7. Pain in other parts of the body: pain or discomfort can begin in the chest and spread to shoulders, arms, elbows, upper back, neck, jaw, throat or abdomen.  But remember that many women experience no chest symptoms at all, or their symptoms might come and go. Men sometimes feel pain radiating down their left arm, but women are more likely to feel this in either arm or both, or in the back between the shoulder blades.

8. Rapid or irregular pulse:  there’s usually nothing worrisome about an occasional skipped heartbeat, but a rapid or irregular pulse – especially when accompanied by weakness, dizziness, or shortness of breath – can be evidence of a heart attack, heart failure, or a cardiac arrhythmia.

9. Shortness of breath:  feeling winded at rest or with minimal exertion, “like you’ve just run a marathon when you haven’t even moved”, might be a significant cardiac symptom.

10. Sweating:  breaking out in an unusual cold clammy sweat is a common sign of heart attack.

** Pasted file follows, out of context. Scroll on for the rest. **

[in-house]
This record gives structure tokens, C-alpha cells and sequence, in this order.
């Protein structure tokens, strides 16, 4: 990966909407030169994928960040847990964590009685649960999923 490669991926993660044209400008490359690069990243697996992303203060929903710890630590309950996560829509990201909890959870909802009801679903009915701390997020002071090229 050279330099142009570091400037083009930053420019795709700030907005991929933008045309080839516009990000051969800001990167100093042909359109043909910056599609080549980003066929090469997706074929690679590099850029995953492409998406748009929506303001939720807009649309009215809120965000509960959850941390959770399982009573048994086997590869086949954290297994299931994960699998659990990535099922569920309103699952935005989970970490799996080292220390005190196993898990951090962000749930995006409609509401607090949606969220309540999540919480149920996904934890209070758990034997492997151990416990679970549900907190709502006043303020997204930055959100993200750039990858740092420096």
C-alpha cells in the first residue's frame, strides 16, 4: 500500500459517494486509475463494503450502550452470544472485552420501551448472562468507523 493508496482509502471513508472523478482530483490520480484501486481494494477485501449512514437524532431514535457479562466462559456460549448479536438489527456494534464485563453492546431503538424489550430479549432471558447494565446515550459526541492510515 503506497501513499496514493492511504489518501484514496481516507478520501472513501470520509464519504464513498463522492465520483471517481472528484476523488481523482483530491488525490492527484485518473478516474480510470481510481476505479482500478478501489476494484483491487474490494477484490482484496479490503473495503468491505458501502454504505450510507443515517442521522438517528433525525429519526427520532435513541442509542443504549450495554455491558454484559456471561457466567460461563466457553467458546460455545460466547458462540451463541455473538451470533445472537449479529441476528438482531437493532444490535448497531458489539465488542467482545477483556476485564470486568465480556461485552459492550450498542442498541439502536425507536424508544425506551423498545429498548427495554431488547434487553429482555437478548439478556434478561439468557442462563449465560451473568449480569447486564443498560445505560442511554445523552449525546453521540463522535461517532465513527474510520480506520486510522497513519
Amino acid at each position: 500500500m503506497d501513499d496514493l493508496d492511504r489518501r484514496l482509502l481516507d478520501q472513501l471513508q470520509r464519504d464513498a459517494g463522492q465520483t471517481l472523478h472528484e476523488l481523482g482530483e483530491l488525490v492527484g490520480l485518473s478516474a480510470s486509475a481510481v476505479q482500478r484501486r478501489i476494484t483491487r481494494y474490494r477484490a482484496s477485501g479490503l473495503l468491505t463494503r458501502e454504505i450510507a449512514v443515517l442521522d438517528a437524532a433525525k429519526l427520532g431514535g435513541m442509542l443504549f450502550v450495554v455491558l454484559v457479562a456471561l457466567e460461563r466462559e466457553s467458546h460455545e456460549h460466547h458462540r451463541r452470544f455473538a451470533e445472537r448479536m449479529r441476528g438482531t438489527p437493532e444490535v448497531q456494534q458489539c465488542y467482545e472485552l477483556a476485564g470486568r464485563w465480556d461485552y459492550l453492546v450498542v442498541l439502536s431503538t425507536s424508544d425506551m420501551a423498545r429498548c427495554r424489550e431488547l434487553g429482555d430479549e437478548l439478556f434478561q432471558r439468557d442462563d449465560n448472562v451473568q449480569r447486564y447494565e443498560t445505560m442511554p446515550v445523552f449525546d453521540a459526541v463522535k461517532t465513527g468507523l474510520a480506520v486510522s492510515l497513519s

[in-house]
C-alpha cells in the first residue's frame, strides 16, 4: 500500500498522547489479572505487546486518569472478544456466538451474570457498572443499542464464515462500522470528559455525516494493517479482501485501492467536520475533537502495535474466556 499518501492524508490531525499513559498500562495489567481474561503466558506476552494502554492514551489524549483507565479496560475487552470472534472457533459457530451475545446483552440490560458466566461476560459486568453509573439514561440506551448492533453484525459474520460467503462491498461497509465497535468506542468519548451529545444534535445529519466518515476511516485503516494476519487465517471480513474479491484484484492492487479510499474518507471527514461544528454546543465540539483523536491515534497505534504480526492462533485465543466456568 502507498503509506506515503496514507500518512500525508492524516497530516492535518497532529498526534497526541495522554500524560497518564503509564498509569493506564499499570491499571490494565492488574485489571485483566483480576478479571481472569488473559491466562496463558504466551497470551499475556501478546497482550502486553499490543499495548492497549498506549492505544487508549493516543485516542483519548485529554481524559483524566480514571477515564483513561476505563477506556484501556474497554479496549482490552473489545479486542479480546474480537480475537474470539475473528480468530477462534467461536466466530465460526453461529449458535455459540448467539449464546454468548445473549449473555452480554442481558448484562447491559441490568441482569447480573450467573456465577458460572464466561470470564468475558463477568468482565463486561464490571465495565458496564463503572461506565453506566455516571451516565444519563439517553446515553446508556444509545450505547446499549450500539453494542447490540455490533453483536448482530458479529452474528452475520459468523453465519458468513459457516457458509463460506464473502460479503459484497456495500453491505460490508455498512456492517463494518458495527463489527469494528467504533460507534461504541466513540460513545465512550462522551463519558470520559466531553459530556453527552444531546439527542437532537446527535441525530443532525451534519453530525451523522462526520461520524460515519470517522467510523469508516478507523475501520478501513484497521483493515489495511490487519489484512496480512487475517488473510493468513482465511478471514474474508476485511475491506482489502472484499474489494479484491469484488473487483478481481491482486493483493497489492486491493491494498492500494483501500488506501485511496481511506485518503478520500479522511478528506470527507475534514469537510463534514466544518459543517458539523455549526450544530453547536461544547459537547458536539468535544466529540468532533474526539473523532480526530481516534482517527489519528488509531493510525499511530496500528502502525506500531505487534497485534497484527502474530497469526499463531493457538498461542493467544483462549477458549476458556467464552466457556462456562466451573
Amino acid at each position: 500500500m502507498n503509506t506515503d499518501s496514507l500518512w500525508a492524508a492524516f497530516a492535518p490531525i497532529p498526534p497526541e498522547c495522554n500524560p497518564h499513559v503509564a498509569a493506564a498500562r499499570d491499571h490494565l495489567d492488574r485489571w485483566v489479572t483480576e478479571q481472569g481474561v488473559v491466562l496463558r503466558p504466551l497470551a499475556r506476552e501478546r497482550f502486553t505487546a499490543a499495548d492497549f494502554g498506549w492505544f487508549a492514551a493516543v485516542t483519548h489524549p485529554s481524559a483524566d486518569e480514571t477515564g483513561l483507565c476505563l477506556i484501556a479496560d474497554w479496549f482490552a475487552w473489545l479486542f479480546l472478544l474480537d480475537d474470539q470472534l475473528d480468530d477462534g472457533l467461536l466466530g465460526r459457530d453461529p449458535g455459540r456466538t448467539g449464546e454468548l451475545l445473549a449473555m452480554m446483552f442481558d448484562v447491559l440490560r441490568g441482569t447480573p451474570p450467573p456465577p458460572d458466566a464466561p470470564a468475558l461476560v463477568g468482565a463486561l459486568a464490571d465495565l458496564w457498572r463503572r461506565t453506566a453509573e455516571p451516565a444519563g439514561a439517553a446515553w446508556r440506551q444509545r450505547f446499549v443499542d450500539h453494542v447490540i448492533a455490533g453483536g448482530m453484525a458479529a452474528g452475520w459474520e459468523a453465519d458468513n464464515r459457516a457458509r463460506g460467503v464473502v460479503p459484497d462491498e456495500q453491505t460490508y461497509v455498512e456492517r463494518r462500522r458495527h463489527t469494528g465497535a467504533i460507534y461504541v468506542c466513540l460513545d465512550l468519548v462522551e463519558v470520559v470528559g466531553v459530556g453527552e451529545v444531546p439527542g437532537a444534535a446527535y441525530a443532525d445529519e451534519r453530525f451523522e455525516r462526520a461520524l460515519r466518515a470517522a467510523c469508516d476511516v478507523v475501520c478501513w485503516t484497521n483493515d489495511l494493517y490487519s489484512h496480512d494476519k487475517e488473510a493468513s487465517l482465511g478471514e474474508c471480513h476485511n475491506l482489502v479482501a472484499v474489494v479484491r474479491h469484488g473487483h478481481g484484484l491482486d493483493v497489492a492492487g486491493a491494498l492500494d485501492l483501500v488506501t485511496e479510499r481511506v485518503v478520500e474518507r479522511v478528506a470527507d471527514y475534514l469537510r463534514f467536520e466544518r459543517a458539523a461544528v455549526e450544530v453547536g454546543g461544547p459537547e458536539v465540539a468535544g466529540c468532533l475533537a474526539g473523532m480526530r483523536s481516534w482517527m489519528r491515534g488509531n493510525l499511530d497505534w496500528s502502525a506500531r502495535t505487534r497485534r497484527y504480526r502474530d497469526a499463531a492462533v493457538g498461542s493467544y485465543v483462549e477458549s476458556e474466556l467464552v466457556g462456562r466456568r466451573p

11. Swelling:  heart failure can cause fluid to accumulate in the body. This can cause swelling (often in the feet, ankles, legs, or abdomen) as well as sudden weight gain and sometimes a loss of appetite.

12. Weakness:  in the days leading up to a heart attack as well as during one, some people experience severe, unexplained weakness.

And as Cleveland Clinic cardiologist Dr. David Frid warns:

“The more cardiac risk factors you have, the higher the likelihood that a symptom means something is going on with your heart.

“People often don’t want to admit that they’re old enough or sick enough to have heart trouble. Putting off treatment for other medical problems might not be so bad, but a serious heart problem can mean sudden death. It’s better to go in and get it evaluated than to be dead.”

Sources: Heart and Stroke Foundation, Mayo Clinic, American Heart Association, Cleveland Clinic

VERY VERY IMPORTANT NOTE:  If you’re reading this because you’re currently experiencing troubling symptoms right now and are trying to figure out if they could be heart-related, remember this:


You know when something just does not feel right. Seek immediate medical help! It’s what you’d do if exactly the same symptoms were happening to your mother, or your daughter, or a close friend.